America Is Using Bulgaria to Supply Arms to Ukraine

By | October 3, 2015

This article originally appeared at Novinite – Bulgarian news agency

The United States is delivering arms to Ukraine via Bulgaria, an article on RIA Novosti reads.

Bulgaria is also “producing ammunition for the Ukrainian army” with US money, and Poland, Hungary, and the Czech Republic are ready to take part in similar schemes, the text argues further.

Washington is doing so “despite official declarations” and has so far transferred about 200 sniper rifles and 400 assault rifles and 200 grenade launchers, the author, Aleksandr Hrolenko, notes [RU], arguing this “transit country” has been used for not less than 20 years “when necessary to hide traces”.

Reports about the latter role of Bulgaria emerged for the first time in December.

In his words, the aim might be to embroil Russia in a long-term military conflict.

While until recently Bulgaria and Ukraine were both partners and rivals on the international arms market, with Ukraine profiting more, this relationship changed with the developments in the Donbass region in the spring of 2014.

Reports by the press office of Ukraine’s Ukroboronprom concern are cited according to which a contract was signed last year between US arms manufacturer Barrett Firearms and a firm exporting equipment for Ukroboronprom.

Details about the arms, which were designated for the security services and the National Guard of Ukraine, have only recently emerged, RIA writes.

A US company called AMI Global Security, registered in Portland, Oregon, exported equipment at a total price of USD 7.5 M.

The name of a Bulgarian company, Bulcomers KS Ltd (previously referred to as Bulkomers in the December reports about weapons deliveries via Bulgaria) is pointed to as the “official broker” in the deal.

The arms sold to Ukraine were designed for fighting against lightly armored equipment, damaging radars and defusing ammunition and mines from a safe distance.

Part of the equipment might also be transported from Bulgaria to Ukraine in the form of “auto parts”, which the Balkan nation has traditionally been exporting.

An announcement by Interior Minister Arsen Avakov in February 2015, containing a list of items Kiev received as lethal assistance, is cited to confirm the weapons were supplied.

Reference is made to an incident this summer when a US citizen and two Bulgarians died at the Anevo military ground. Reports emerged subsequently the development had occurred during a test of arms manufactured for Syrian opposition forces fighting Islamic State.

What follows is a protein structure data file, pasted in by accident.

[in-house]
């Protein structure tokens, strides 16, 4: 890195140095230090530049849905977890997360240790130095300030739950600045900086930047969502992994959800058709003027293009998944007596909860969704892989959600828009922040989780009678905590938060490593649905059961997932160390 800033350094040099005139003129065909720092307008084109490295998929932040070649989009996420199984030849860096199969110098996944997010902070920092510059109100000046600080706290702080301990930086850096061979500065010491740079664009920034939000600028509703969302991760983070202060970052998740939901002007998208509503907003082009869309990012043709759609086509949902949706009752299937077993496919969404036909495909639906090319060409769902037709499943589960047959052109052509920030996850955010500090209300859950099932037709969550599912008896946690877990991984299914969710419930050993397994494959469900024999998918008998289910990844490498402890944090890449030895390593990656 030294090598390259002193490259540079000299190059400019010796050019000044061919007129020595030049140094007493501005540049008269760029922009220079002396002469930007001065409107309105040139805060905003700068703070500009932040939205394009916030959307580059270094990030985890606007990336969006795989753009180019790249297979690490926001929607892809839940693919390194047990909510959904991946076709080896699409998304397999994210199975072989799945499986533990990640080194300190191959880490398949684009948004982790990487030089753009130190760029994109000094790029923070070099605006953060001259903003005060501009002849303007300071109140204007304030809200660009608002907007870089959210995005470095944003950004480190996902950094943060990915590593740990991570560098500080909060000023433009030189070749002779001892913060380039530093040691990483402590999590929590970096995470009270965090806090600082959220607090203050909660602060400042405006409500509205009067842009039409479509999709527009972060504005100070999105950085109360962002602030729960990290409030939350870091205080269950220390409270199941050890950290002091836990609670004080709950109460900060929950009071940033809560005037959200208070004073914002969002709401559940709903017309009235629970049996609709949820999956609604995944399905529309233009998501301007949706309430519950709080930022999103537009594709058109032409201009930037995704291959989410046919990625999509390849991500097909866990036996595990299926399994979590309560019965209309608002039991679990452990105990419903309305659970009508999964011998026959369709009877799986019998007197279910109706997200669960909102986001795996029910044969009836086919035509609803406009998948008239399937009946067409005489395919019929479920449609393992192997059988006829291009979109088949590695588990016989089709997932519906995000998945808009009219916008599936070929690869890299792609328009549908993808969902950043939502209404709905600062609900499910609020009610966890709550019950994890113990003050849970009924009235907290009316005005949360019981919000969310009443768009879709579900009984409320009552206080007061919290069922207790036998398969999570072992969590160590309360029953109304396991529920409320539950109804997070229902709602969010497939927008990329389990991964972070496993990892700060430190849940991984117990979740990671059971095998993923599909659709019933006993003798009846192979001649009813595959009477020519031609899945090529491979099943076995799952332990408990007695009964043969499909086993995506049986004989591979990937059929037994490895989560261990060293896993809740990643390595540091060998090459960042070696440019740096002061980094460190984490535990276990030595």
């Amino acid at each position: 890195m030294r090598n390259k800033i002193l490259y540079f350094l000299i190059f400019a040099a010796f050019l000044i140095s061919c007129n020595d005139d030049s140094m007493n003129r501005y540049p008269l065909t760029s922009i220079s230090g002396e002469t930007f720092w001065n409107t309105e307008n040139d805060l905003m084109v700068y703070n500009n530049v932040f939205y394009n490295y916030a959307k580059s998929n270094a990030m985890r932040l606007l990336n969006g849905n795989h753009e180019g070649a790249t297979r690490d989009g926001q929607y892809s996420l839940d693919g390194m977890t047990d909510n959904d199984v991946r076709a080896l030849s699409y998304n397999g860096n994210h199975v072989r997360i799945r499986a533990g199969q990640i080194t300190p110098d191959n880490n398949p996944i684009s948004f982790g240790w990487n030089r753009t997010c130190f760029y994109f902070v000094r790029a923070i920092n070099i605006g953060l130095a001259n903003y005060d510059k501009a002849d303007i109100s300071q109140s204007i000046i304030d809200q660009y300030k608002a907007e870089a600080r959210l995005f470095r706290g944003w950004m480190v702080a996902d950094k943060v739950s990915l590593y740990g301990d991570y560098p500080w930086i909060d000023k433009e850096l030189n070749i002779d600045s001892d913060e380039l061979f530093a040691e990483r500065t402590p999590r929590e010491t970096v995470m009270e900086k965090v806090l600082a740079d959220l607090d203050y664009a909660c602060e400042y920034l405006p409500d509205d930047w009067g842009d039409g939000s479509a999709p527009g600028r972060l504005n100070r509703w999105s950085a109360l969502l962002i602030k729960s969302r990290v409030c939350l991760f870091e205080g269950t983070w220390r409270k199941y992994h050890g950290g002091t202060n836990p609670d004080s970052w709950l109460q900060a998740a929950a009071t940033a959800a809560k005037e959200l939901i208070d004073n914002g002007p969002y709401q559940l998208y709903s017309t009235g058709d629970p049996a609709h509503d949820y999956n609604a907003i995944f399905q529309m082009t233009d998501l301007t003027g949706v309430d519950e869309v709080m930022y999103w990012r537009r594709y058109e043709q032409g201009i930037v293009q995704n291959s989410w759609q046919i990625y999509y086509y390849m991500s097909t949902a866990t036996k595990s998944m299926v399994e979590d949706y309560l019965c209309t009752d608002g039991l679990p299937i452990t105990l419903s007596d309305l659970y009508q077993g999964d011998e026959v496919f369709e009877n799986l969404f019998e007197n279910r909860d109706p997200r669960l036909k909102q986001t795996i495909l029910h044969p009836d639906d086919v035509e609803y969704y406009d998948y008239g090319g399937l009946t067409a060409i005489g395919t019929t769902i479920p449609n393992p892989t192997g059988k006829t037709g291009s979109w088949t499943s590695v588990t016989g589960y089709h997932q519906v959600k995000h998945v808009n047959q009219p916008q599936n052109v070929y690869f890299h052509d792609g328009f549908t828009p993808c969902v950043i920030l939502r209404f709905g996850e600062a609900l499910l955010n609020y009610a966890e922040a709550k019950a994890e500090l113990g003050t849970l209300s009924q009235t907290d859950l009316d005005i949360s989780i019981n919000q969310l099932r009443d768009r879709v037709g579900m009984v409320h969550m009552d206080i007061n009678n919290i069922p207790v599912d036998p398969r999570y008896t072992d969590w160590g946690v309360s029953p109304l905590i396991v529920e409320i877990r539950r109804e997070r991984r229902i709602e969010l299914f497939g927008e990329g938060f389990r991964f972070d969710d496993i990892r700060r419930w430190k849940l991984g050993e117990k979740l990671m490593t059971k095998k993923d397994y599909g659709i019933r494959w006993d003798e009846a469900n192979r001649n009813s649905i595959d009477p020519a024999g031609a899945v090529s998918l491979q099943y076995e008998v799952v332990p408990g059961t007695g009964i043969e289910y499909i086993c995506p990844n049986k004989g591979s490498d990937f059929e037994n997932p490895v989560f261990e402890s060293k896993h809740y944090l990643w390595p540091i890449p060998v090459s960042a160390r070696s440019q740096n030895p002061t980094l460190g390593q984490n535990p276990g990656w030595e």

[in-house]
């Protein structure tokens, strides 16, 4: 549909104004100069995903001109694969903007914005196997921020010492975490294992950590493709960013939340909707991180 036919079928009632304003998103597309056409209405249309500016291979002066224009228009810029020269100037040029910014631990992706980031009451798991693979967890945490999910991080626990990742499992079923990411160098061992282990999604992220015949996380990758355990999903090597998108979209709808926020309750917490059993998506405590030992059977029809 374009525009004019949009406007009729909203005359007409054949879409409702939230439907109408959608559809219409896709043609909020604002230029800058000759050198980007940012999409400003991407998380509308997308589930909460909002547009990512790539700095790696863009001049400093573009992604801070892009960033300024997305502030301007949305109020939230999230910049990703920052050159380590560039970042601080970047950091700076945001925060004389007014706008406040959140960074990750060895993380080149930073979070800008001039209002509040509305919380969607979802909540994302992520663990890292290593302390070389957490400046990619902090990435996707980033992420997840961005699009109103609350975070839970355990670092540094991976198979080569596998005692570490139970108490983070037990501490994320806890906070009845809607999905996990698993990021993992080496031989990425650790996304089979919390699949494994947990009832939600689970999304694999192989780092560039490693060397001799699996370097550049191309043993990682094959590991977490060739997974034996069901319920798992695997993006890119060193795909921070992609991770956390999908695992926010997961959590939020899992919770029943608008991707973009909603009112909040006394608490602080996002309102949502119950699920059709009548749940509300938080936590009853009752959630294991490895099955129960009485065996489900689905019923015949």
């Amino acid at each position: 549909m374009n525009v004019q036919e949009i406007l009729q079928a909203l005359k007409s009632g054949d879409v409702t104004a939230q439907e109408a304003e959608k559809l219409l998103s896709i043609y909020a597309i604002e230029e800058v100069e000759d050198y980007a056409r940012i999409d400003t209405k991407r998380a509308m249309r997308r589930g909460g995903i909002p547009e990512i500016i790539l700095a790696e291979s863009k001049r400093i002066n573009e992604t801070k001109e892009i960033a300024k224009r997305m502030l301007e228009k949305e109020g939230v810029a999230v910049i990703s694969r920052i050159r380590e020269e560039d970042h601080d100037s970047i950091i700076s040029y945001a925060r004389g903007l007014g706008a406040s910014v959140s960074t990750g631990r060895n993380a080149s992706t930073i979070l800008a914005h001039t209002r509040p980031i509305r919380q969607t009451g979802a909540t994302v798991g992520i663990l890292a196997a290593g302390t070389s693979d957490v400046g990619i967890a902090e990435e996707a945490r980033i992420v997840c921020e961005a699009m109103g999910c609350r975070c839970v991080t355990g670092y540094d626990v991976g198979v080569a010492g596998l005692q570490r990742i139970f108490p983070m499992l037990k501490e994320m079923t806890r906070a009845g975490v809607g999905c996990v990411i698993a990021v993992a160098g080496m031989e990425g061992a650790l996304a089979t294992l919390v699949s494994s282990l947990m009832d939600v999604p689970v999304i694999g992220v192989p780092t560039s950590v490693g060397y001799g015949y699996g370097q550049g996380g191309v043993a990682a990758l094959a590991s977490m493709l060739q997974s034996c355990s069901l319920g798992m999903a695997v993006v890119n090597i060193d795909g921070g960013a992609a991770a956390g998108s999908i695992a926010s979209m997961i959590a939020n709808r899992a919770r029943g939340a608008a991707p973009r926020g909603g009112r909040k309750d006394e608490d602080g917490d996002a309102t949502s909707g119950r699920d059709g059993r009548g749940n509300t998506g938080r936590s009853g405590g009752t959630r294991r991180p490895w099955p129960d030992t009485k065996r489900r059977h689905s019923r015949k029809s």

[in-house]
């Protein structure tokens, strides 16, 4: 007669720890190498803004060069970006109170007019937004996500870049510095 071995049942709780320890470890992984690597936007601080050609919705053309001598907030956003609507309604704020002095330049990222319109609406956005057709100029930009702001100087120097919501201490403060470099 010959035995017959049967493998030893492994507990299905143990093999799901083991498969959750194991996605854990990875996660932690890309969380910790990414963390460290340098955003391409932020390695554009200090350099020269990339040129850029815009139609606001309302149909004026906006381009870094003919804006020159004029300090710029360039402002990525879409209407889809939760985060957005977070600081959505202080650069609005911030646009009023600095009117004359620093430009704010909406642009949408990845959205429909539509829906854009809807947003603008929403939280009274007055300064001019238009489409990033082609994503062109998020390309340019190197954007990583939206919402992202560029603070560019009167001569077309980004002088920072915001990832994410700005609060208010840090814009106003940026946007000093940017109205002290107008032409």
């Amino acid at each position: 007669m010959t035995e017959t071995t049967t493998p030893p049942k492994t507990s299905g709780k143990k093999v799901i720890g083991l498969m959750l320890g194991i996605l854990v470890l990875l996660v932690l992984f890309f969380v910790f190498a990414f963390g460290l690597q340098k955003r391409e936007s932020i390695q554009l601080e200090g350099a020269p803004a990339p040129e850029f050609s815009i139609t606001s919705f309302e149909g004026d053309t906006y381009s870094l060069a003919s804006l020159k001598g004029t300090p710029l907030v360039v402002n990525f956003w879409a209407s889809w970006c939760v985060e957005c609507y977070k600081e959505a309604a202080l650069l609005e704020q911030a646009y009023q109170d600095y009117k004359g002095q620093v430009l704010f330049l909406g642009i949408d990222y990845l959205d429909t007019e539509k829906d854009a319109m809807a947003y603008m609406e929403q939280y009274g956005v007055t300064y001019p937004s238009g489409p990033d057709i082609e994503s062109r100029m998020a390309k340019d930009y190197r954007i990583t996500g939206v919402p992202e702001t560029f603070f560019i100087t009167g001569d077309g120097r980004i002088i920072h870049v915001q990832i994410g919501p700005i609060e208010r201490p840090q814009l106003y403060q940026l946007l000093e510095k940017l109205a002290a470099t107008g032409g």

(Back then Economy Minister Bozhidar Lukarski said Bulgaria was not exporting arms to Syria.)

The text also reads that Ukraine turned to the US and other states “more than once” to buy weapons.

Bulgaria denies being a tool for terrorists, of course. But more shady arms stuff has also been aired this week.

Bulgarian Economy Minister Bozhidar Lukarski assured on Saturday that the country does not export and does not allow for weapons to be exported from its territory to Syria.

His comments come as a response to the information widely circulated during the week by Reuters that the three US contractors, who were injured by the explosion at the military polygon in the Bulgarian village Anevo, had been testing weapons destined for export to the Syrian opposition.

The incident, which took place on June 6 after a rocket-propelled grenade malfunctioned, claimed the life of one of the US citizens, while the other two as well as two Bulgarians were injured. Lukarski asked the US authorities to provide an explanation whether Bulgarian armaments reached Syria as the country was not issuing permits for Syria as an end user, the minister said in an interview for Darik radio.

Lukarski added that Bulgaria exported weapons, including Russian ones to the USA and dismissed the speculations that weapon testing was taking place in Anevo, but rather training of specialists. It did not amount to weapon testing as the rocket-propelled grenades in question were in use since the time of the Warsaw Pact.

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